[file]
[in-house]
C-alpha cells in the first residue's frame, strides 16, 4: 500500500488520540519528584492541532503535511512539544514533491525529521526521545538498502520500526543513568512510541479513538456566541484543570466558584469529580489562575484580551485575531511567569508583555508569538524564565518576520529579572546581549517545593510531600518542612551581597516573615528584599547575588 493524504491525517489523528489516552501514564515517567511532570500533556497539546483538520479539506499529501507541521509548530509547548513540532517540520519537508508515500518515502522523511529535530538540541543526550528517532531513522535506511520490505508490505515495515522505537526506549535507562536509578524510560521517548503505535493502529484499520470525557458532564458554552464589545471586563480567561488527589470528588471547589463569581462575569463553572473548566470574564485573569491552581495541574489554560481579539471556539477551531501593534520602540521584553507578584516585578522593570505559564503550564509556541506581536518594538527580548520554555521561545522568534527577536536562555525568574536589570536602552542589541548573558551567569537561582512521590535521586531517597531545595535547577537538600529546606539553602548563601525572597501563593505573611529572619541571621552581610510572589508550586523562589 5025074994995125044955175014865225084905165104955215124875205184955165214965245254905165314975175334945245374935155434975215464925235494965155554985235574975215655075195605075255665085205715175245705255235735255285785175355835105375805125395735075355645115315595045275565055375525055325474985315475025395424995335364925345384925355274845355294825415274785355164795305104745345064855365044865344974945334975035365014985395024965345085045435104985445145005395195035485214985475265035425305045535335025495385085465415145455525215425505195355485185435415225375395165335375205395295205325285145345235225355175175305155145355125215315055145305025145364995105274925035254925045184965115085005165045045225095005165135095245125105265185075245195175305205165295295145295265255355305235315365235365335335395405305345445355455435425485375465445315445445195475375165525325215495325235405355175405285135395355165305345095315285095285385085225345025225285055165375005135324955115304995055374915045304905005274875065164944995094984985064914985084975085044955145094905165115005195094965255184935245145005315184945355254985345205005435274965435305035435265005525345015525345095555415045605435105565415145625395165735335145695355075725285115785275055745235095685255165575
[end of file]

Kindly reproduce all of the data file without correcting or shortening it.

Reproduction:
[in-house]
C-alpha cells in the first residue's frame, strides 16, 4: 500500500488520540519528584492541532503535511512539544514533491525529521526521545538498502520500526543513568512510541479513538456566541484543570466558584469529580489562575484580551485575531511567569508583555508569538524564565518576520529579572546581549517545593510531600518542612551581597516573615528584599547575588 493524504491525517489523528489516552501514564515517567511532570500533556497539546483538520479539506499529501507541521509548530509547548513540532517540520519537508508515500518515502522523511529535530538540541543526550528517532531513522535506511520490505508490505515495515522505537526506549535507562536509578524510560521517548503505535493502529484499520470525557458532564458554552464589545471586563480567561488527589470528588471547589463569581462575569463553572473548566470574564485573569491552581495541574489554560481579539471556539477551531501593534520602540521584553507578584516585578522593570505559564503550564509556541506581536518594538527580548520554555521561545522568534527577536536562555525568574536589570536602552542589541548573558551567569537561582512521590535521586531517597531545595535547577537538600529546606539553602548563601525572597501563593505573611529572619541571621552581610510572589508550586523562589 5025074994995125044955175014865225084905165104955215124875205184955165214965245254905165314975175334945245374935155434975215464925235494965155554985235574975215655075195605075255665085205715175245705255235735255285785175355835105375805125395735075355645115315595045275565055375525055325474985315475025395424995335364925345384925355274845355294825415274785355164795305104745345064855365044865344974945334975035365014985395024965345085045435104985445145005395195035485214985475265035425305045535335025495385085465415145455525215425505195355485185435415225375395165335375205395295205325285145345235225355175175305155145355125215315055145305025145364995105274925035254925045184965115085005165045045225095005165135095245125105265185075245195175305205165295295145295265255355305235315365235365335335395405305345445355455435425485375465445315445445195475375165525325215495325235405355175405285135395355165305345095315285095285385085225345025225285055165375005135324955115304995055374915045304905005274875065164944995094984985064914985084975085044955145094905165115005195094965255184935245145005315184945355254985345205005435274965435305035435265005525345015525345095555415045605435105565415145625395165735335145695355075725285115785275055745235095685255165575